“Sunlight by Fireside” follows suit: her deployment of the formal language of minimalism alludes to the exchange of land in global colonial processes. In Positive-Negative (morphology), her removal of earth and placing it in the gallery ought to serve as a reminder of colonial plundering when she invokes a participatory gesture that—supposedly—symbolically undoes it.

Kapwani Kiwanga, <em> Fire & Fallow </em>, 2018. Ceramic tiles with ash-based glaze, 10 x 15 cm each. Courtesy the artist. Photo: Ysabelle Forest. Kapwani Kiwanga, Fire & Fallow , 2018. Ceramic tiles with ash-based glaze, 10 x 15 cm each. Courtesy the artist. Photo: Ysabelle Forest.

Fire & Fallow is another piece in which Kiwanga deploys minimalist formal language to embody decolonial politics. A grid of rectangular clay tiles—made in Joliette with clay from Grand-Métis, like the other clay components in the exhibition—compose a rectangular wall panel that carries the vestiges of another participatory gesture. At sundown seven days before the opening, Kiwanga invited participants to gather around a fire pit in front of the museum to discuss “issues of decolonization and property in relation to environmental exploitation.” All the clay components—in which, St-Jean Aubre writes, “the memory of that exchange is imbued”—were glazed with ash from the fire around which participants gathered.  

St-Jean Aubre refers to these as “gestures of reparation,” and she loosely writes about how they “draw attention not only to the complex gesture of land appropriation that underlies any colonial process, whether in Australia, Algeria, India or South Africa, but to the less common gesture of returning and/or claiming what has been taken.” The work ostensibly addresses “economic issues of land ownership in relation to the extraction and exploitation of natural resources,” and it takes on “special significance,” she writes, “in light of the recent Truth and Reconciliation commission.” What gets lost in this shorthand is that the ongoing legacy of colonialism for Indigenous people and of slavery for Black people in Quebec is not abstract. All colonial histories share some common denominators, but to address them in the same breath risks erasing their specificity and their persisting pervasiveness today. Read my colleague Lindsay Nixon’s crucial piece “Born Under the Tobacco Flower and Raised Under the Lis” for their precise elucidation of all of the ways in which the white Québécois sovereignty mentality undermines Indigenous sovereignty, and perpetuates xenophobia, anti-Blackness and Islamophobia.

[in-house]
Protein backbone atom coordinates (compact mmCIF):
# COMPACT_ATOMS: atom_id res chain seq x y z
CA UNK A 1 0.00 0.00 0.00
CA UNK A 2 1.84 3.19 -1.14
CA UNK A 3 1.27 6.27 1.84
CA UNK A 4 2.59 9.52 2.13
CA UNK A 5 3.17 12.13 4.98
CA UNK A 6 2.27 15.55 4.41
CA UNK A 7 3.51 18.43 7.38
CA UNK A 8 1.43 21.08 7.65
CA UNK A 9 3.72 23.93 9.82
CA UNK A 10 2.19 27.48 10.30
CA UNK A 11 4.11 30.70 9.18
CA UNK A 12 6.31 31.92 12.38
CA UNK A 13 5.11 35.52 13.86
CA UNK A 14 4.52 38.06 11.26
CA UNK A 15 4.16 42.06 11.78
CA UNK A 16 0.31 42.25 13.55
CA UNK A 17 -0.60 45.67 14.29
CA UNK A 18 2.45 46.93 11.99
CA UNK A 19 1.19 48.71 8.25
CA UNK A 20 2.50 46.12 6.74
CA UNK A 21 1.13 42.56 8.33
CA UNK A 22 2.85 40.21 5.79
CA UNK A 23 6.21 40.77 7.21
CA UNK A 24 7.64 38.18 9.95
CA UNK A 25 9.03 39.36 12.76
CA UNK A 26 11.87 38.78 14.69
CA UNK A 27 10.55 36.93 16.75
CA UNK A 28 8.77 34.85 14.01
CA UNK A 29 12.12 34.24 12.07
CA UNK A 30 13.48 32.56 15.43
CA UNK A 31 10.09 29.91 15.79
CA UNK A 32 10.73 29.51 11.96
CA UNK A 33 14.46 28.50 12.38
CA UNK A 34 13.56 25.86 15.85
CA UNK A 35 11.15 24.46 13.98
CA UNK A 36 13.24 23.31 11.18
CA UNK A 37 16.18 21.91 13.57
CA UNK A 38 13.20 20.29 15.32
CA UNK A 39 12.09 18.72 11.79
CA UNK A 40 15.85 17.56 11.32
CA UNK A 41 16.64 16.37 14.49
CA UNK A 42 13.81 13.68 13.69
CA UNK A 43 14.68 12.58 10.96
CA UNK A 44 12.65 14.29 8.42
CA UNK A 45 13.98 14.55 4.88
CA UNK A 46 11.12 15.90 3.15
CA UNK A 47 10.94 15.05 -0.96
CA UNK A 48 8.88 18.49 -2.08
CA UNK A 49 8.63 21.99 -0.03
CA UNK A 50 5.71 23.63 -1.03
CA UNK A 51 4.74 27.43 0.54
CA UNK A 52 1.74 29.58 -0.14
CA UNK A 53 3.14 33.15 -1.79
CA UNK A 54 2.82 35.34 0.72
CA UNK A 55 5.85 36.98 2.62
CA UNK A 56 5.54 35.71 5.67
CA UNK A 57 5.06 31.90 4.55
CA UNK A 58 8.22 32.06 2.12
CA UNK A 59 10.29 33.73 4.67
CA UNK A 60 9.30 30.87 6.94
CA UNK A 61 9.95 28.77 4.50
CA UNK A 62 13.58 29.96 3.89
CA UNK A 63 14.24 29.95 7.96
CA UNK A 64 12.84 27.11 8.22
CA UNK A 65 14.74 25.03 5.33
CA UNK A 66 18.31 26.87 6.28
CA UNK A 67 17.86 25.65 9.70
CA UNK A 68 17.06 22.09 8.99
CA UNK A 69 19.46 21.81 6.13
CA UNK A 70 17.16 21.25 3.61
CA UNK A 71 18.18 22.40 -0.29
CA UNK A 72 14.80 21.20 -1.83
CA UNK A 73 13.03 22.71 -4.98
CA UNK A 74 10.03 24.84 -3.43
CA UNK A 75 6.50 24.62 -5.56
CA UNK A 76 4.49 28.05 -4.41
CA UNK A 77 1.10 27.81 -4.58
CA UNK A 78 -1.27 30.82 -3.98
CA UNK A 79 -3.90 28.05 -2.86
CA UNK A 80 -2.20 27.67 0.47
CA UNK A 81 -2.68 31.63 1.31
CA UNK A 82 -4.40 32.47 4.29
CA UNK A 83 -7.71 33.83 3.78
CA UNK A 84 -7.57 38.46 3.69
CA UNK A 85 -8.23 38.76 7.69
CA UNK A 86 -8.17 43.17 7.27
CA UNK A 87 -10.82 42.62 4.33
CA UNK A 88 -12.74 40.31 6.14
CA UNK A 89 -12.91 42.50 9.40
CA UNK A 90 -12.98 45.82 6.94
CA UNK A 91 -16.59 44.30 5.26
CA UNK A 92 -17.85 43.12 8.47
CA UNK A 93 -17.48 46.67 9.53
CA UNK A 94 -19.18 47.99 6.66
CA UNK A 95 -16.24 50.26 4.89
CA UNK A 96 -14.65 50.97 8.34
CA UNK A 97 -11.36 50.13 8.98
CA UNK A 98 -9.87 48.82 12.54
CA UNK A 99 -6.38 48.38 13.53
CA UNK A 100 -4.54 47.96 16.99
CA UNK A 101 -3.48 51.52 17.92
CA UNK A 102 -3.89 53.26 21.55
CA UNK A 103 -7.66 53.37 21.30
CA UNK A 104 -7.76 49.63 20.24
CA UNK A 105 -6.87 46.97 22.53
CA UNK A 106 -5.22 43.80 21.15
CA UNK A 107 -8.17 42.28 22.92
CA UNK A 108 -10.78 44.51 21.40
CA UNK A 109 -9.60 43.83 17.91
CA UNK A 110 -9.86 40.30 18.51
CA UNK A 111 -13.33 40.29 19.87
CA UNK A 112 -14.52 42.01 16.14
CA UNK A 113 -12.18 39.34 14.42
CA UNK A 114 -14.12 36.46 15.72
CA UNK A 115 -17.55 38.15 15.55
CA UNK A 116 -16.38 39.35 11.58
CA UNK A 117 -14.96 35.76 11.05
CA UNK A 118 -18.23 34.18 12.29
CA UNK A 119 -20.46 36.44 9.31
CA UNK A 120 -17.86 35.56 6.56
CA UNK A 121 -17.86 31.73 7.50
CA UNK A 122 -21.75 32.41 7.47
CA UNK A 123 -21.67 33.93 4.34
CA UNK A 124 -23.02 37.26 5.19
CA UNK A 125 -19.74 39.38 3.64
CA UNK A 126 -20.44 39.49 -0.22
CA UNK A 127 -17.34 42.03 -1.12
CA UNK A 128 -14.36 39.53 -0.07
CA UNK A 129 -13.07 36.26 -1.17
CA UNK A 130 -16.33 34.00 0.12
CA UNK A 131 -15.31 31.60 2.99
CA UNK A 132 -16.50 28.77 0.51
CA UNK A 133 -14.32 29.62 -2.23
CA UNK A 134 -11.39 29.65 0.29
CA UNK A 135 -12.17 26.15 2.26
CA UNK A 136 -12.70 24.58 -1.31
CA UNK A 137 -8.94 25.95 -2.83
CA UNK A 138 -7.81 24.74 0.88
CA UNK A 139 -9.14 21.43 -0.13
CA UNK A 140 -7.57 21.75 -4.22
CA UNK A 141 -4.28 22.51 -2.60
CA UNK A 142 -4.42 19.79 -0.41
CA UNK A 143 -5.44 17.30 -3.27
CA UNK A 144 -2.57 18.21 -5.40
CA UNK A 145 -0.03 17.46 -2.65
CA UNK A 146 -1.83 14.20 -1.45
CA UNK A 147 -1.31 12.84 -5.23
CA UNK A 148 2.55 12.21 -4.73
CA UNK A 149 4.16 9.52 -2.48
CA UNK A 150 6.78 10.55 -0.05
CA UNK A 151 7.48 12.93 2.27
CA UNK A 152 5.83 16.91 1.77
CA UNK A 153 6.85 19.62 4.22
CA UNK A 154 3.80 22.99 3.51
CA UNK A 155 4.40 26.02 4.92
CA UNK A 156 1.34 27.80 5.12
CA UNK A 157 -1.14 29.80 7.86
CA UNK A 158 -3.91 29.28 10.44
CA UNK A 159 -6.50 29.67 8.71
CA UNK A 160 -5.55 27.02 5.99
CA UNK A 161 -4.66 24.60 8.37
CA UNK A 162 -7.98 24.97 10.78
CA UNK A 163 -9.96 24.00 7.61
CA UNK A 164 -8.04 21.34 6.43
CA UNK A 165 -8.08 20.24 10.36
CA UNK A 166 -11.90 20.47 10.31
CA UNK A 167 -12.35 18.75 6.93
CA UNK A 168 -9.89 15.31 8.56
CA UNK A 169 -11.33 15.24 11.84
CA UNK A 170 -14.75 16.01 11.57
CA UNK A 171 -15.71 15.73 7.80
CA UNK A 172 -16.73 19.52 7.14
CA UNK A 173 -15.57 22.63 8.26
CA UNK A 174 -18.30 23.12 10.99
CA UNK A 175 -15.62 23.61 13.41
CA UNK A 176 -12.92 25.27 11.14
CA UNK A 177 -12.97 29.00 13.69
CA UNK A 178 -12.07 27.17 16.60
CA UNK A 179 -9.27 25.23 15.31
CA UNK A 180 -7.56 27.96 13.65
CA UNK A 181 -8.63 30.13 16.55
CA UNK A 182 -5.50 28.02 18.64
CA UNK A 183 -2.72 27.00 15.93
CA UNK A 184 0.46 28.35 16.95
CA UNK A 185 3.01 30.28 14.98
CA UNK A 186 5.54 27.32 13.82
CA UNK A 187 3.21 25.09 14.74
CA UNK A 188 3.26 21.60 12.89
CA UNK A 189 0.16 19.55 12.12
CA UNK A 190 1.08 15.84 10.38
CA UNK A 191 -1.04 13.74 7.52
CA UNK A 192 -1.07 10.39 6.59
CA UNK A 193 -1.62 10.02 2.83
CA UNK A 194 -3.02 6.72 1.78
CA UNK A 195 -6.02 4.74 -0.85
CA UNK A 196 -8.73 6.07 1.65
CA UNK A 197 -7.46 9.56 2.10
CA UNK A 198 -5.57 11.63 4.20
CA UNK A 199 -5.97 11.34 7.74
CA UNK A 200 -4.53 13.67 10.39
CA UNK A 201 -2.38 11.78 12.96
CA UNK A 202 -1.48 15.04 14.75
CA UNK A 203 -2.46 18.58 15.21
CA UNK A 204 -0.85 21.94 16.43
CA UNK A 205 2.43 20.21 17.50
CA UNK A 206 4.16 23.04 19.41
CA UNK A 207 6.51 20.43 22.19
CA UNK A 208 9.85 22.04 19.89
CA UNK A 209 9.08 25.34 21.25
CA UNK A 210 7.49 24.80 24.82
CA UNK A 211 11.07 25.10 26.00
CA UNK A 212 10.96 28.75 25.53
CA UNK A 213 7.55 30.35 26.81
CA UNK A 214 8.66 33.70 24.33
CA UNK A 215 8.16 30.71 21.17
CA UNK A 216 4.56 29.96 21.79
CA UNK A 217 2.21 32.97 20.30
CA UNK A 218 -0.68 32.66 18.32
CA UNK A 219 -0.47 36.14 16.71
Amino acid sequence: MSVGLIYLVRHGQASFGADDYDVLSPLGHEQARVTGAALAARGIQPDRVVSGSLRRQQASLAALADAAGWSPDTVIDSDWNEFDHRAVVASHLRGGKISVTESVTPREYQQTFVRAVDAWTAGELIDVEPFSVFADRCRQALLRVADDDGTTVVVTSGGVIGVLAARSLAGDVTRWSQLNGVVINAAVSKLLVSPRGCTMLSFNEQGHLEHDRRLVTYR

Outside, the tour guide and I watched as my friend dumped the earth she gathered, back from where it was taken. They will fill the hole and cover it with grass at the end of the exhibition, the tour guide told me. “But maybe it will always appear that we have done that, and Kapwani Kiwanga wants that, because it’s like the colonialists took from Africa and never gave it back, so it’s like she wants us to.” The scar on the lawn will be an enduring trace of Kiwanga’s gesture, serving as a reminder of her exhibition, and to the tour guide, as a reminder that “[…] when you take something from other people, you have to return it.”  

“How do you feel?” the tour guide asked my friend. “I feel dirty,” my friend said.

Merray Gerges

Merray Gerges writes around art rather than about it. She studied art history at NSCAD and journalism at King’s in Halifax, where she co-founded and co-edited CRIT, a free biannual criticism publication. Her reporting and criticism have appeared in Canadian ArtC MagazineMOMUS, Hyperallergic and more, addressing issues ranging from the radical potential (and shortcomings) of intersectional feminist memes and art selfies, to art-world race politics. At Canadian Art, she was editorial resident in 2016, and assistant editor from 2017 to 2019. She's currently the editorial fellow at C Magazine.